Noncompete By Two Other NamesWhy are the last PolyForm licenses taking so long?
This post is part of a series, PolyForm.
Two software licenses. One says “Do what you want with this software, but don’t compete with this project.”. The other says “Do what you want with this software, but don’t compete with the company that released it.”. What do we call these licenses, so we can tell them apart? We can’t use “noncompete”. That could readily describe both of them.
I helped cofound PolyForm Project last year. We came together to publish the standard source code licenses software was missing. We published a noncommercial license. We published an internal-use-only license. We published a free-trial license. And a couple more, to boot. All in relatively short and readable English terms.
These missing licenses, especially the noncommercial form, represented one of two main motivations for the project. We also wanted to bring uniformity and state-of-the-art drafting to the burgeoning genre of “anything but SaaS” terms like the Commons Clause bolt-on, vendor-specific “community” licenses like Elastic NV’s and Sharetribe’s, and various lay attempts to generalize them.
We discovered along the way that many, many developers and companies want “do what you want, but don’t compete” license terms. Rules like “anything but SaaS” are just a kind of “anything but compete with us” rules. But we also discovered that different companies, and even different projects within companies, wanted to define “don’t compete” differently.
Oversimplifying just to companies, and even a bit from there, we heard two basic kinds of stories.
Say a company has developed some kind of software—often a library, framework, or other component—used in a product or service their company sells. The company wants to release this software to the world, but not under standard terms already out there, or at least not yet. Releasing under a permissive license like Blue Oak or Apache 2.0 would invite their competitors to quickly match the feature or cost savings by adding the code to their own, competitive products and services. On the other hand, releasing under a copyleft license like the Server Side Public License, Parity, or one of the GPLs would only stymie use by other companies that don’t compete with the creator, but want to keep code for their products and services closed.
If “don’t use our code to compete against us” means “don’t use our code to compete against the project we’ve released”, rather than “don’t use our code to compete against our company”, these companies likely won’t release at all. Worse yet, they may write their own license, chucking another new, likely vendor-specific form onto the pile. Their competitors probably won’t mind using the code just exactly as it was released, without forking or porting or otherwise creating a new competitor for the project. Why do your own thing when your competitor’s busy doing it for you?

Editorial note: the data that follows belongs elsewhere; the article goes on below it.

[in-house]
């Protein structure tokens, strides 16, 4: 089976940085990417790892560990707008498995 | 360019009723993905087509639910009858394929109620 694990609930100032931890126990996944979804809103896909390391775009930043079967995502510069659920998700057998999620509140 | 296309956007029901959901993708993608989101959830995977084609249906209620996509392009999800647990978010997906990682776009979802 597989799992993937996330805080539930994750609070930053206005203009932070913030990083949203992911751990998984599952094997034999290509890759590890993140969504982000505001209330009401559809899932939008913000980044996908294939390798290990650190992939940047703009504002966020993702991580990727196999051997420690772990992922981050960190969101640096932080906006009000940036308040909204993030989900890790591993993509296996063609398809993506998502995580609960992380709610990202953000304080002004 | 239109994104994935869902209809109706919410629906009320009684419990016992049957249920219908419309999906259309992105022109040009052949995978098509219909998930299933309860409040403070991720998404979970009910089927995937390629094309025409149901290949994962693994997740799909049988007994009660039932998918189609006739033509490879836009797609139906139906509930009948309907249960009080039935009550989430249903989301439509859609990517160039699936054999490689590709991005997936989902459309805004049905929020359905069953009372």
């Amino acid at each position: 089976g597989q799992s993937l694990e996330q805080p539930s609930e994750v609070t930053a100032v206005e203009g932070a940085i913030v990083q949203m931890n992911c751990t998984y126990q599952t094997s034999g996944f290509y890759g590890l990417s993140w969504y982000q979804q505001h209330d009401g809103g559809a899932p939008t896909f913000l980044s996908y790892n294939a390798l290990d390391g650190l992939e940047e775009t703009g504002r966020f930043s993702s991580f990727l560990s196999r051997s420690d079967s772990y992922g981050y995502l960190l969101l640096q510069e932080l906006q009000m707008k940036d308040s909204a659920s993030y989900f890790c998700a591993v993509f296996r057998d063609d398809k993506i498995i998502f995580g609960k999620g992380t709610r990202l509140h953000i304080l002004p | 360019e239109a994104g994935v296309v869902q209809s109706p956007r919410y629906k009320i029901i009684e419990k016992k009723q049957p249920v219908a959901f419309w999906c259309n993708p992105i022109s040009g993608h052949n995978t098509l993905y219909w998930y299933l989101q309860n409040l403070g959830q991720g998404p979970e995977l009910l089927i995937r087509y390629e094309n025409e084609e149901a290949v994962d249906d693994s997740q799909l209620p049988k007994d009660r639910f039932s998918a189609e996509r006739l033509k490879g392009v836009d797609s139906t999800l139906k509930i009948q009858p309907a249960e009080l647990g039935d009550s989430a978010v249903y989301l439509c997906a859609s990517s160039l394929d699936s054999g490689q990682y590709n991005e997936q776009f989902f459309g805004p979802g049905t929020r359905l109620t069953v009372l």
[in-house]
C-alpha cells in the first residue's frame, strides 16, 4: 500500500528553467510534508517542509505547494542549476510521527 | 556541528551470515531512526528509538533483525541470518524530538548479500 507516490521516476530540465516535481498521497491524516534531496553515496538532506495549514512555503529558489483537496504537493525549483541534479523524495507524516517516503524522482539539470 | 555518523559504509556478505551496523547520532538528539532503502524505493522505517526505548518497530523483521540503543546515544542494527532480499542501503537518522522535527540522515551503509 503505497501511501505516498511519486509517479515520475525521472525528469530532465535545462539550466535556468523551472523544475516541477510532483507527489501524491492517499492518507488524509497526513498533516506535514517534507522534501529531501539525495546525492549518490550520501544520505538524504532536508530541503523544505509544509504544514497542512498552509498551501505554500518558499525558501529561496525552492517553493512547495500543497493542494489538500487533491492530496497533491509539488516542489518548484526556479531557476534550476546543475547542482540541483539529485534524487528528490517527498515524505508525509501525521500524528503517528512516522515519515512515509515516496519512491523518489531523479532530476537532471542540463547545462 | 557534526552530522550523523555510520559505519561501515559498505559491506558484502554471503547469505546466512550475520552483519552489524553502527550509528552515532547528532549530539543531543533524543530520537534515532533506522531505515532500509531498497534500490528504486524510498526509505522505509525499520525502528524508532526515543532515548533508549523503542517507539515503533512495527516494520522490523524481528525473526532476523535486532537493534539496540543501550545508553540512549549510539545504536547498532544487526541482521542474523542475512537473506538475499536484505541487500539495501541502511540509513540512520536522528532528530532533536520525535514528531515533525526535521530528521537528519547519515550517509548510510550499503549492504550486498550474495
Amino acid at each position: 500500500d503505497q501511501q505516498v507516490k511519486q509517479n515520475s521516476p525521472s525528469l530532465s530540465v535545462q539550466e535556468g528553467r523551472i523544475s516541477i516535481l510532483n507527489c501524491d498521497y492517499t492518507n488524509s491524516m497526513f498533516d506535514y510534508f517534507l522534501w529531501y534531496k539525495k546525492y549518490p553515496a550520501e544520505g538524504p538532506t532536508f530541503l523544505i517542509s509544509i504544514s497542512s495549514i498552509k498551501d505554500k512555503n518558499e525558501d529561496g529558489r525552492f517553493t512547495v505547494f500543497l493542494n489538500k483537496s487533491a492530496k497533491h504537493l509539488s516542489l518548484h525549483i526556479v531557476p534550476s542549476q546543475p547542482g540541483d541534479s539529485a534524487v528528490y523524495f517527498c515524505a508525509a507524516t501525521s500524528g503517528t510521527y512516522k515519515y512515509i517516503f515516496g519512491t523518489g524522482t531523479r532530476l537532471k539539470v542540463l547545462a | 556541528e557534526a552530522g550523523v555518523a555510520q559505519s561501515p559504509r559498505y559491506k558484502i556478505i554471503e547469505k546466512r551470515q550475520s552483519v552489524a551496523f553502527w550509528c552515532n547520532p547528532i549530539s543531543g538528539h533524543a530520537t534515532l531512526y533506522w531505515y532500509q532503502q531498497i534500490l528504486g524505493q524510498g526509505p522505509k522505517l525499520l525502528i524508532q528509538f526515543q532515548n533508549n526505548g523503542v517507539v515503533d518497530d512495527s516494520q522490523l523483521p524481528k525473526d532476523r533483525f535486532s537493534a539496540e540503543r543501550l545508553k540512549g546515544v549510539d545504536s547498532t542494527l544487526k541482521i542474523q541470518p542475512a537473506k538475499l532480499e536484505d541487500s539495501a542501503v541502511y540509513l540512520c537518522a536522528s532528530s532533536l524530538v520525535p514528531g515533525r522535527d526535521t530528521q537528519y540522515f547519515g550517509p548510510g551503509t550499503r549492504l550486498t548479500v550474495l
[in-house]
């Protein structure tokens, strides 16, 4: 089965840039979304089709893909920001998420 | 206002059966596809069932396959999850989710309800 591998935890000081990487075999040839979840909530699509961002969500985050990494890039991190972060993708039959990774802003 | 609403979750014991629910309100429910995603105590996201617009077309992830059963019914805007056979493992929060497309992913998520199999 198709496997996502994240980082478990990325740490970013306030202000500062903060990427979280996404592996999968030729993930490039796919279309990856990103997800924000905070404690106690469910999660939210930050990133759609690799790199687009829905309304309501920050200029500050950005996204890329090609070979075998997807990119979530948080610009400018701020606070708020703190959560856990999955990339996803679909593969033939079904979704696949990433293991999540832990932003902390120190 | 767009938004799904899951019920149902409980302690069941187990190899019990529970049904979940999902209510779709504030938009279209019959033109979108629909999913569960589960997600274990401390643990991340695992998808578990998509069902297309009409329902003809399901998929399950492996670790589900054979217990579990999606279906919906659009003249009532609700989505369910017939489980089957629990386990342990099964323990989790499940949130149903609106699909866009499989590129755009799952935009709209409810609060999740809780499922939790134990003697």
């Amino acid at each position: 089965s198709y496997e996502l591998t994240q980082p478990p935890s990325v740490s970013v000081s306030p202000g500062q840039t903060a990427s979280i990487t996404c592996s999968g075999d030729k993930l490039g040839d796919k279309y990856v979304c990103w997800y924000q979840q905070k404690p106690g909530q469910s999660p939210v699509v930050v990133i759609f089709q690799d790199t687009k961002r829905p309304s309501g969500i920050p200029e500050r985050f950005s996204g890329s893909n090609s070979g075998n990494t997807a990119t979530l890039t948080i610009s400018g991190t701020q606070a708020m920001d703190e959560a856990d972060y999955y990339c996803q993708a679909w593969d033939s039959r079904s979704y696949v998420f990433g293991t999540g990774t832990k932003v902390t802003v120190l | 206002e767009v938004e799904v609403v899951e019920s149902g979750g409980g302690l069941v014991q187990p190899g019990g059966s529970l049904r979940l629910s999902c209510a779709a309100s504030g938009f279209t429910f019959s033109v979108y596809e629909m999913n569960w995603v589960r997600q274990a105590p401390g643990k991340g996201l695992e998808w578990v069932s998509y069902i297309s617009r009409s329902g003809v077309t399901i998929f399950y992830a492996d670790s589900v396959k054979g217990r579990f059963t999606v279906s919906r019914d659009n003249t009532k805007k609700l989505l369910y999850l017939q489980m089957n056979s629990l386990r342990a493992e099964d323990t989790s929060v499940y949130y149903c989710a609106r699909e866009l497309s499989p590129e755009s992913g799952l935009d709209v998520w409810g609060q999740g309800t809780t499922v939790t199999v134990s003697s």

All that said, there are and will be companies glad to give component code away to competitors, so long as those competitors don’t mount an assault on the project, as by forking it. There is also an edge case, where the project the company might release isn’t a part of its core product or service, but the whole thing. A SaaS company, for example, might well consider releasing its web application. If the company has one product or service—the web app—there’s not much practical difference between “don’t compete with this project” and “don’t compete with our company”.
Getting our heads and our language around this distinction took time. So did validating demand for a license that implements each approach. Then began a string of unfortunate health issues afflicting more than one of the lawyers involved in drafting, myself included. And of course now a far more serious health crisis, affecting one and all.
But we’re getting there, and I for one feel a new burst of energy for the project. I hope we’ll have a standard-worthy form ready and published fairly soon. I intend to do the work to make it so.
But I still don’t know what we’ll call the licenses.
Your thoughts and feedback are always welcome by e-mail.
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